Film History Term Paper
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movie industry in America has been controlled by some of the monolithic companies which not only provided a place for making the movies, but also made the movies themselves and then distributed it throughout the entire country. These are movie companies and their entire image revolved around the number of participants of their films. People who wanted to see the movies being made had to go to the "studios" in order to see them. They made movies in a profitable manner for the sake of the studios, but placed the entire industry under their control and dominated over it. The discussion here is about some of those famous studios inclusive of that of names like Metro Goldwyn Mayer, Culver, RKO, Paramount Studios, Warner Bros, 20th Century Fox, Walt Disney Studios, Universal Studios, Raleigh Studio, Hollywood Center Studio, Sunset Gower Studio, Ren-Mar Studios, Charlie Chaplin Studios and now, Manhattan Beach Studio. In the past there were different kinds of movies being made by different kinds of studios. A Warner's picture looked completely different from a Paramount picture, which again looked very different from a MGM picture, which was also very different from a Republic picture, and again different from an RKO picture. Now, you go and you see the same people in the same movies. The stars may be in a Miramax movie this week, but two months ago may have been in a 20th Century Fox picture. Thus there is no longer that kind of differentiation of expression. The usage of the studios has also changed from the times that they were set up in, and that is probably expected.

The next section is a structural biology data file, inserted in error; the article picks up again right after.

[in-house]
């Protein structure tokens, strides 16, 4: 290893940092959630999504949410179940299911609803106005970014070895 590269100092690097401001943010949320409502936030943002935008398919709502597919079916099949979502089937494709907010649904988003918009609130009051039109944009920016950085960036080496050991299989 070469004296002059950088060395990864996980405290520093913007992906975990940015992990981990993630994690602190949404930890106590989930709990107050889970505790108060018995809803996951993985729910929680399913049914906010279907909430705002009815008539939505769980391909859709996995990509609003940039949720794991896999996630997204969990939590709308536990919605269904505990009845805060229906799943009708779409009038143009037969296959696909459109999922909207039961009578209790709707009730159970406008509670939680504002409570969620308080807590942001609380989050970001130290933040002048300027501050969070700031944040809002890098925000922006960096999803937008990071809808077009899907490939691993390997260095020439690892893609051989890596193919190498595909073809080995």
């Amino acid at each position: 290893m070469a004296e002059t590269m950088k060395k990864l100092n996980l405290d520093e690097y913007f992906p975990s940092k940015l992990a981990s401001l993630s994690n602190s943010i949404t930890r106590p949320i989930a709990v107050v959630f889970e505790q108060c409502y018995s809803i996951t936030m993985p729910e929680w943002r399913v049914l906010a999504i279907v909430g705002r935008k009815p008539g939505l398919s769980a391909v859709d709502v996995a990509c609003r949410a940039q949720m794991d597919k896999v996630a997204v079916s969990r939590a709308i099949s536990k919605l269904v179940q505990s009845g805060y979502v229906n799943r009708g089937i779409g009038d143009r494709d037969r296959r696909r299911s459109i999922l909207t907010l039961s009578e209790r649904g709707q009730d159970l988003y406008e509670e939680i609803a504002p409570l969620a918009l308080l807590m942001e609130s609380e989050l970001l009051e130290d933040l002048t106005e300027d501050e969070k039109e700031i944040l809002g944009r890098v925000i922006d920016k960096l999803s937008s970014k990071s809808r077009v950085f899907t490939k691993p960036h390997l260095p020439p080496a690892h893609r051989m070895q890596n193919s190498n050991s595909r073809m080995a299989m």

At one stage, the history and culture of United States spread all through the world, and one of the main instruments of this "cultural expansion" was Hollywood. The entire production of films was being controlled by some studios and they had total control over the industry. In casual usage, the term has become confused with production companies as in the United States, the important well-known production companies of the "Golden Era of Film" usually owned their own studio subsidiaries during the period from 1925-1960. However, throughout the world, as well as in the U.S.A., most production companies do not own their own studios but rent needed space at independently-owned studios. The studios generally do not produce a film directly. (Movie studio) At the early stage, the movie industry in America was being controlled by some studios of Hollywood, and the control was not only for production of pictures, but an indirect control of emotions and feelings. Among the studios, the first was Warner Bros incorporated in 1923, and then was MGM in 1924, Columbia Pictures, and MCA in the same period. Then was the starting of RKO Pictures in 1928 and in 1926 was the expenditure of Lasky Corporation of $1 million on United Studio's property where Paramount Pictures was located from 1935. (Hollywood Film Studios in the 20s)